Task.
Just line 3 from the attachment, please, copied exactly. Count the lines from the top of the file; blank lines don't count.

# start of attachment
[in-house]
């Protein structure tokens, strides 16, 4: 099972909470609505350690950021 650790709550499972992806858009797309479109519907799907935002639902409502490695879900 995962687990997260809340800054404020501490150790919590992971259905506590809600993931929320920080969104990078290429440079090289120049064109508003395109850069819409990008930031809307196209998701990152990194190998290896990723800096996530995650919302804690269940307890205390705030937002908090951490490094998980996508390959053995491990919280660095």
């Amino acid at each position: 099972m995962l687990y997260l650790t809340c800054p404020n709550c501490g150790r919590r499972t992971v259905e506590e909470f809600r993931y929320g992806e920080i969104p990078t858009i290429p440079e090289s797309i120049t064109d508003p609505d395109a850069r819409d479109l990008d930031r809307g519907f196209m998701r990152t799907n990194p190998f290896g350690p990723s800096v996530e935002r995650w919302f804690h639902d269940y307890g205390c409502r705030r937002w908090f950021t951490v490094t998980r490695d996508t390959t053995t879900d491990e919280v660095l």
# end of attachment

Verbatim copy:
């Amino acid at each position: 099972m995962l687990y997260l650790t809340c800054p404020n709550c501490g150790r919590r499972t992971v259905e506590e909470f809600r993931y929320g992806e920080i969104p990078t858009i290429p440079e090289s797309i120049t064109d508003p609505d395109a850069r819409d479109l990008d930031r809307g519907f196209m998701r990152t799907n990194p190998f290896g350690p990723s800096v996530e935002r995650w919302f804690h639902d269940y307890g205390c409502r705030r937002w908090f950021t951490v490094t998980r490695d996508t390959t053995t879900d491990e919280v660095l």